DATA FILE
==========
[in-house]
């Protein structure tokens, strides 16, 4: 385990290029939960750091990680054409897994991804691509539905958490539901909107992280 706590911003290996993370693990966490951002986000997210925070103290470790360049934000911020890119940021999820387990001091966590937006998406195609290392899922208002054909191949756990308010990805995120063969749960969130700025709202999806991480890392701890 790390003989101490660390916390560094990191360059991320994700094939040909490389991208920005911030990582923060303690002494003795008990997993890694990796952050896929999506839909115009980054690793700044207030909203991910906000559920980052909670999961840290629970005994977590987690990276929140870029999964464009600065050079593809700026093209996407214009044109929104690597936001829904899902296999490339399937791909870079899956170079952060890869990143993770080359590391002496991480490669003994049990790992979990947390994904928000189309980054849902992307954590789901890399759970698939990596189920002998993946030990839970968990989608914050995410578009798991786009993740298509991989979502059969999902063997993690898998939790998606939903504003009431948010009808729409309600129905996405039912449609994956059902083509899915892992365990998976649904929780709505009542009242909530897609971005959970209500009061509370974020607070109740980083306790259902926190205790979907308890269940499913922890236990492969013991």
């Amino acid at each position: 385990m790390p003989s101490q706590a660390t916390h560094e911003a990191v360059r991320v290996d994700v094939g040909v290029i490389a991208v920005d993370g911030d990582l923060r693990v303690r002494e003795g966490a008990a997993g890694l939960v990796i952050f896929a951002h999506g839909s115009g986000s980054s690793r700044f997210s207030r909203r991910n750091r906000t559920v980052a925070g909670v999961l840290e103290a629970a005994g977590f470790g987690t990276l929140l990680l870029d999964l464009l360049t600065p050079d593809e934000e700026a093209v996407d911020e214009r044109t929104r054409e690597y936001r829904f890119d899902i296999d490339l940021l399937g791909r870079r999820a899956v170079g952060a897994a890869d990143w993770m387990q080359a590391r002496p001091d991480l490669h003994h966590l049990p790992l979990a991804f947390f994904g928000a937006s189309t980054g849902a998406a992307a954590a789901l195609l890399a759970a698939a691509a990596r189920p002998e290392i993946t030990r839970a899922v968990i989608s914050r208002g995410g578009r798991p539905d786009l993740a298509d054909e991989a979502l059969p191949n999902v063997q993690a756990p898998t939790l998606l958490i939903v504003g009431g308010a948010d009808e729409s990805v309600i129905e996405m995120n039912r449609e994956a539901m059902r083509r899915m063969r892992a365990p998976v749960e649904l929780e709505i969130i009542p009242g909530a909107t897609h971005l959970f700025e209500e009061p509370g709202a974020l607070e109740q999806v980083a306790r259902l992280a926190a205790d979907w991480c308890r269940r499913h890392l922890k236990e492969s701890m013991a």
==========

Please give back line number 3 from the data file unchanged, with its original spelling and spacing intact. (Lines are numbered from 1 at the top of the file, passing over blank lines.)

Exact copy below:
């Amino acid at each position: 385990m790390p003989s101490q706590a660390t916390h560094e911003a990191v360059r991320v290996d994700v094939g040909v290029i490389a991208v920005d993370g911030d990582l923060r693990v303690r002494e003795g966490a008990a997993g890694l939960v990796i952050f896929a951002h999506g839909s115009g986000s980054s690793r700044f997210s207030r909203r991910n750091r906000t559920v980052a925070g909670v999961l840290e103290a629970a005994g977590f470790g987690t990276l929140l990680l870029d999964l464009l360049t600065p050079d593809e934000e700026a093209v996407d911020e214009r044109t929104r054409e690597y936001r829904f890119d899902i296999d490339l940021l399937g791909r870079r999820a899956v170079g952060a897994a890869d990143w993770m387990q080359a590391r002496p001091d991480l490669h003994h966590l049990p790992l979990a991804f947390f994904g928000a937006s189309t980054g849902a998406a992307a954590a789901l195609l890399a759970a698939a691509a990596r189920p002998e290392i993946t030990r839970a899922v968990i989608s914050r208002g995410g578009r798991p539905d786009l993740a298509d054909e991989a979502l059969p191949n999902v063997q993690a756990p898998t939790l998606l958490i939903v504003g009431g308010a948010d009808e729409s990805v309600i129905e996405m995120n039912r449609e994956a539901m059902r083509r899915m063969r892992a365990p998976v749960e649904l929780e709505i969130i009542p009242g909530a909107t897609h971005l959970f700025e209500e009061p509370g709202a974020l607070e109740q999806v980083a306790r259902l992280a926190a205790d979907w991480c308890r269940r499913h890392l922890k236990e492969s701890m013991a």